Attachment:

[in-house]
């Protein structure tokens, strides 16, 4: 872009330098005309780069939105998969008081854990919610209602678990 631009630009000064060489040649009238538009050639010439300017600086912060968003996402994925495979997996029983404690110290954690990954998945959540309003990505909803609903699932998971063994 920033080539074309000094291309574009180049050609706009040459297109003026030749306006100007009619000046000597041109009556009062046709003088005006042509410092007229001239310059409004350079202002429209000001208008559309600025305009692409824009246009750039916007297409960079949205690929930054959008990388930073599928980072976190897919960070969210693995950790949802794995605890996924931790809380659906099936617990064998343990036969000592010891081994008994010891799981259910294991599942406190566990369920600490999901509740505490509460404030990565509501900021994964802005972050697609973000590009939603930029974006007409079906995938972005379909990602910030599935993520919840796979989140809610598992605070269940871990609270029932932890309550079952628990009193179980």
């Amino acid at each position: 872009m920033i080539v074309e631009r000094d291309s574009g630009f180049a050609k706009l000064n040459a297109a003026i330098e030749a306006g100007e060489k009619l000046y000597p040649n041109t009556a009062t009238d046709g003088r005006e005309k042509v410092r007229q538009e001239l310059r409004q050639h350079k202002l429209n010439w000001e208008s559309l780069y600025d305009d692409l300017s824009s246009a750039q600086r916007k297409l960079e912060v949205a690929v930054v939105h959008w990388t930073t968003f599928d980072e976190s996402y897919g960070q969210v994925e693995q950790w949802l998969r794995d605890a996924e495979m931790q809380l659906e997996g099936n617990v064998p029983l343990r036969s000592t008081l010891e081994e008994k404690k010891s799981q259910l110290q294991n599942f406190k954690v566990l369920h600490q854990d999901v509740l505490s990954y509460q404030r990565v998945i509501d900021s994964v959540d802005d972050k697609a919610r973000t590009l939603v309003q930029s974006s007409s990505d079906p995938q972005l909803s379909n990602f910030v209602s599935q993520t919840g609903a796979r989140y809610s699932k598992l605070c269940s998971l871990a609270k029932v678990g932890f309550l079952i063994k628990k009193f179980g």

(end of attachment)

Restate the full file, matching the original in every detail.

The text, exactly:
[in-house]
């Protein structure tokens, strides 16, 4: 872009330098005309780069939105998969008081854990919610209602678990 631009630009000064060489040649009238538009050639010439300017600086912060968003996402994925495979997996029983404690110290954690990954998945959540309003990505909803609903699932998971063994 920033080539074309000094291309574009180049050609706009040459297109003026030749306006100007009619000046000597041109009556009062046709003088005006042509410092007229001239310059409004350079202002429209000001208008559309600025305009692409824009246009750039916007297409960079949205690929930054959008990388930073599928980072976190897919960070969210693995950790949802794995605890996924931790809380659906099936617990064998343990036969000592010891081994008994010891799981259910294991599942406190566990369920600490999901509740505490509460404030990565509501900021994964802005972050697609973000590009939603930029974006007409079906995938972005379909990602910030599935993520919840796979989140809610598992605070269940871990609270029932932890309550079952628990009193179980």
């Amino acid at each position: 872009m920033i080539v074309e631009r000094d291309s574009g630009f180049a050609k706009l000064n040459a297109a003026i330098e030749a306006g100007e060489k009619l000046y000597p040649n041109t009556a009062t009238d046709g003088r005006e005309k042509v410092r007229q538009e001239l310059r409004q050639h350079k202002l429209n010439w000001e208008s559309l780069y600025d305009d692409l300017s824009s246009a750039q600086r916007k297409l960079e912060v949205a690929v930054v939105h959008w990388t930073t968003f599928d980072e976190s996402y897919g960070q969210v994925e693995q950790w949802l998969r794995d605890a996924e495979m931790q809380l659906e997996g099936n617990v064998p029983l343990r036969s000592t008081l010891e081994e008994k404690k010891s799981q259910l110290q294991n599942f406190k954690v566990l369920h600490q854990d999901v509740l505490s990954y509460q404030r990565v998945i509501d900021s994964v959540d802005d972050k697609a919610r973000t590009l939603v309003q930029s974006s007409s990505d079906p995938q972005l909803s379909n990602f910030v209602s599935q993520t919840g609903a796979r989140y809610s699932k598992l605070c269940s998971l871990a609270k029932v678990g932890f309550l079952i063994k628990k009193f179980g």